US Polls Show Majorities Oppose National Emergency Declaration
Three new polls in the U.S. show that a majority of Americans oppose President Donald Trump's declaration of a national emergency to build a wall along the country's southern border with Mexico without congressional authorization.
In the latest survey released Wednesday, a Politico/Morning Consult poll showed Americans were opposed to Trump's action by a 51-39 percent margin.
But as is often the case in polls about Trump's actions, there was a sharp political divide in the survey results. Trump's emergency declaration drew 77 percent support from fellow Republicans, with 18 percent opposed. A total of 81 percent of Democrats voiced opposition, while 52 percent of independents said they were opposed.
A HuffPost/YouGov survey found a 55-37 percent margin against the president's emergency declaration, again with the president's supporters overwhelmingly favoring and Democrats opposed.
A National Public Radio/PBS NewsHour/Marist poll pegged the emergency declaration opposition at 61 to 36 percent.
It said Democrats opposed Trump's action by a 94-6 margin, while Republicans favored it by 85-12. Independents opposed the declaration by a 63-33 margin.
Sixteen states, landowners along the border and an environmental group have sued Trump to try to keep him from carrying out his plan to tap $8 billion in government funds now allocated for other purposes to build more than 320 kilometers of wall along the 3,200-kilometer U.S.-Mexican border.
Trump says the wall is necessary to thwart illegal migrants from entering the country and to interdict drug shipments. Congress last week approved $1.375 billion in new spending for barriers along the border, but none specifically for a wall.
In declaring the national emergency, Trump last week said he didn't need to do it, but wanted to move faster to build the wall than with just the barrier funding approved by Congress.
He asserted Tuesday he had an "absolute right" to declare a national emergency to build a wall without congressional approval of funding for it.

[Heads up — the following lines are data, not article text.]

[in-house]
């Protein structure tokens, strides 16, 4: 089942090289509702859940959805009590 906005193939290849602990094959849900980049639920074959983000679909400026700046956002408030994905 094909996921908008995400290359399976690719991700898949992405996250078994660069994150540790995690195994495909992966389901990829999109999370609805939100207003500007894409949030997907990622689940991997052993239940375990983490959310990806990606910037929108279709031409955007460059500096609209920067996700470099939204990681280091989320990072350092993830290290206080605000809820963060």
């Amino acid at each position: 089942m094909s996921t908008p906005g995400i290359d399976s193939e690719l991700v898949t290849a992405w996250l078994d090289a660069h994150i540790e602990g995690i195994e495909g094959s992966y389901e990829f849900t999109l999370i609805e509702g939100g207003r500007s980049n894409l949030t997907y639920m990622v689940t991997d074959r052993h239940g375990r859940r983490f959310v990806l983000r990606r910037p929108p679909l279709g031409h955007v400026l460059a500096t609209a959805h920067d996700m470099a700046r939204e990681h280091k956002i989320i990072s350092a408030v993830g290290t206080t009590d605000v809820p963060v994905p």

Trump says he expects to lose some of the initial court cases filed against his declaration but ultimately prevail with a favorable ruling by the Supreme Court, reversing the lower court decisions.
The multi-state lawsuit against the national emergency declaration was filed in the western state of California, the country's most populous state, where opposition to Trump runs strong. Judges there have often overturned other Trump initiatives during his 25-month presidency. But the U.S. leader said at the White House, "I think we're going to do very well with the lawsuit."
The states' complaint alleges Trump's emergency declaration is illegal and unconstitutional, and harms the states and their residents by taking money away from anti-drug programs, military construction projects and other law enforcement efforts. The lawsuit asks the court to permanently prohibit the Trump administration from diverting the funds from elsewhere in the government, or to build a wall without Congress appropriating money for that purpose.
California state Attorney General Xavier Becerra accused Trump of engaging in "theater" and hyping a crisis because he failed to get Congress or Mexico to pay for the wall, a favorite campaign vow of Trump during his successful 2016 run for the presidency. Trump's emergency declaration has been met by a number of other lawsuits, including from Texas landowners who could see the wall go through their property.
On Tuesday, the American Civil Liberties Union filed a suit on behalf of the Sierra Club and the Southern Border Communities Coalition arguing the president failed to meet the requirements to declare a national emergency.
In fact, there was and is no national emergency to justify the president's action, only his disagreement with Congress's duly enacted decisions on the extent and pace of spending on the border wall," the lawsuit says. Another group, Citizens for Responsibility and Ethics in Washington, also filed a suit seeking documents about the Trump administration's legal reasoning for declaring the emergency.